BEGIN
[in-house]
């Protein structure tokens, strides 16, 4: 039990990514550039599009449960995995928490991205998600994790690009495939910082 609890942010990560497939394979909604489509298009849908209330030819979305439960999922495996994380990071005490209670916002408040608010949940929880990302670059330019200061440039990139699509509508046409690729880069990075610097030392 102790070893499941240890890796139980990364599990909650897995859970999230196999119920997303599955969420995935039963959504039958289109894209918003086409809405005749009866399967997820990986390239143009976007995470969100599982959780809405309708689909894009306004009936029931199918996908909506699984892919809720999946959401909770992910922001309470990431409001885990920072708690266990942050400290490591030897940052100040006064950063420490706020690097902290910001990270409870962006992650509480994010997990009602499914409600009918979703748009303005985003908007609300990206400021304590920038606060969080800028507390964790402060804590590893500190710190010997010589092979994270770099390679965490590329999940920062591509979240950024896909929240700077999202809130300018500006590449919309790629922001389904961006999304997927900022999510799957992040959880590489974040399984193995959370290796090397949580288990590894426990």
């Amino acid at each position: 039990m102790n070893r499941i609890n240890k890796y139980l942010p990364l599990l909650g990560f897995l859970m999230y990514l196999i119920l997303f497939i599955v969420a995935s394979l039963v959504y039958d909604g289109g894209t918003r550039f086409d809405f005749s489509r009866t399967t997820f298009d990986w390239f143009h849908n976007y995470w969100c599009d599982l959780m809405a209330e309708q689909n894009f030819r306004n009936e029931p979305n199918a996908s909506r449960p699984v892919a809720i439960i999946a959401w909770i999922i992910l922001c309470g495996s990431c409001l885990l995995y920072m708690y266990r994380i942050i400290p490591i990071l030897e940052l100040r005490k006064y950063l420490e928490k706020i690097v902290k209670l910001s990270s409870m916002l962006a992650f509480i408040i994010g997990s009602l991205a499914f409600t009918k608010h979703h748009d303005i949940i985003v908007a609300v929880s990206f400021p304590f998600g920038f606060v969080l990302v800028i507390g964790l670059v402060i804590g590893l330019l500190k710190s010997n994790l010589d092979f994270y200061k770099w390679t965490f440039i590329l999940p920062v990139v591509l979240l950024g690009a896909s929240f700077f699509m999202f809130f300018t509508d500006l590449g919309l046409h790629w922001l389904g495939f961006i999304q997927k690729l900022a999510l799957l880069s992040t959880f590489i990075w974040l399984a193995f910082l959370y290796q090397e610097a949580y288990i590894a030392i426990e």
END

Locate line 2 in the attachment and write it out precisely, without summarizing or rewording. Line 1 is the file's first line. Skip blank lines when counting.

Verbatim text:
């Protein structure tokens, strides 16, 4: 039990990514550039599009449960995995928490991205998600994790690009495939910082 609890942010990560497939394979909604489509298009849908209330030819979305439960999922495996994380990071005490209670916002408040608010949940929880990302670059330019200061440039990139699509509508046409690729880069990075610097030392 102790070893499941240890890796139980990364599990909650897995859970999230196999119920997303599955969420995935039963959504039958289109894209918003086409809405005749009866399967997820990986390239143009976007995470969100599982959780809405309708689909894009306004009936029931199918996908909506699984892919809720999946959401909770992910922001309470990431409001885990920072708690266990942050400290490591030897940052100040006064950063420490706020690097902290910001990270409870962006992650509480994010997990009602499914409600009918979703748009303005985003908007609300990206400021304590920038606060969080800028507390964790402060804590590893500190710190010997010589092979994270770099390679965490590329999940920062591509979240950024896909929240700077999202809130300018500006590449919309790629922001389904961006999304997927900022999510799957992040959880590489974040399984193995959370290796090397949580288990590894426990």